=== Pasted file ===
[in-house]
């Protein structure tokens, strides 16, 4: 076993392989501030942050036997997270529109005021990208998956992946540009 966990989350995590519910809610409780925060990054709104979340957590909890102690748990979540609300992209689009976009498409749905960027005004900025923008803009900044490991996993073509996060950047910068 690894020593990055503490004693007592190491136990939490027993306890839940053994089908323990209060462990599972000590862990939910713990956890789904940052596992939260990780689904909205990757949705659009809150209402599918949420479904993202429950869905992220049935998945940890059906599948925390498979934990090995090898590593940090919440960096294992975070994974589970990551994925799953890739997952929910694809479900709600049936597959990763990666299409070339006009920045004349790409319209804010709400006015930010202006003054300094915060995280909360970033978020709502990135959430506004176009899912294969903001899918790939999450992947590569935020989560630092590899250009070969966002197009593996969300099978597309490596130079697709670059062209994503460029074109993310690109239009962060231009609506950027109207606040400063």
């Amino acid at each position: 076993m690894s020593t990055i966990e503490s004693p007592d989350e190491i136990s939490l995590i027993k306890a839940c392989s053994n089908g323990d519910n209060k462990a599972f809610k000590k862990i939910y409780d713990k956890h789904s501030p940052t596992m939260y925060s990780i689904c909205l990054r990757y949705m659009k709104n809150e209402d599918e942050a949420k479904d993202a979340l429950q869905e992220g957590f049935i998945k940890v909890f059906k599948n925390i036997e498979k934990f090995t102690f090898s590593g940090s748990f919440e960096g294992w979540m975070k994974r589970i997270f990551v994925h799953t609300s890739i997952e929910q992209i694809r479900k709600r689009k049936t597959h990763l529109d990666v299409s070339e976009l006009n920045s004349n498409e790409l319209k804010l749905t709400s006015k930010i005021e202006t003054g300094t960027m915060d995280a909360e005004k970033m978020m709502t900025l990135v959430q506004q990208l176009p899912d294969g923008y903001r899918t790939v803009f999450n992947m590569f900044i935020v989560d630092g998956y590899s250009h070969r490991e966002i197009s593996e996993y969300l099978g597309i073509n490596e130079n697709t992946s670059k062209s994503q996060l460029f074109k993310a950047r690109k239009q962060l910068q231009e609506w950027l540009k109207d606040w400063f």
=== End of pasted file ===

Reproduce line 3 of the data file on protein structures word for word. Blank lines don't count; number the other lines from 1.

């Amino acid at each position: 076993m690894s020593t990055i966990e503490s004693p007592d989350e190491i136990s939490l995590i027993k306890a839940c392989s053994n089908g323990d519910n209060k462990a599972f809610k000590k862990i939910y409780d713990k956890h789904s501030p940052t596992m939260y925060s990780i689904c909205l990054r990757y949705m659009k709104n809150e209402d599918e942050a949420k479904d993202a979340l429950q869905e992220g957590f049935i998945k940890v909890f059906k599948n925390i036997e498979k934990f090995t102690f090898s590593g940090s748990f919440e960096g294992w979540m975070k994974r589970i997270f990551v994925h799953t609300s890739i997952e929910q992209i694809r479900k709600r689009k049936t597959h990763l529109d990666v299409s070339e976009l006009n920045s004349n498409e790409l319209k804010l749905t709400s006015k930010i005021e202006t003054g300094t960027m915060d995280a909360e005004k970033m978020m709502t900025l990135v959430q506004q990208l176009p899912d294969g923008y903001r899918t790939v803009f999450n992947m590569f900044i935020v989560d630092g998956y590899s250009h070969r490991e966002i197009s593996e996993y969300l099978g597309i073509n490596e130079n697709t992946s670059k062209s994503q996060l460029f074109k993310a950047r690109k239009q962060l910068q231009e609506w950027l540009k109207d606040w400063f």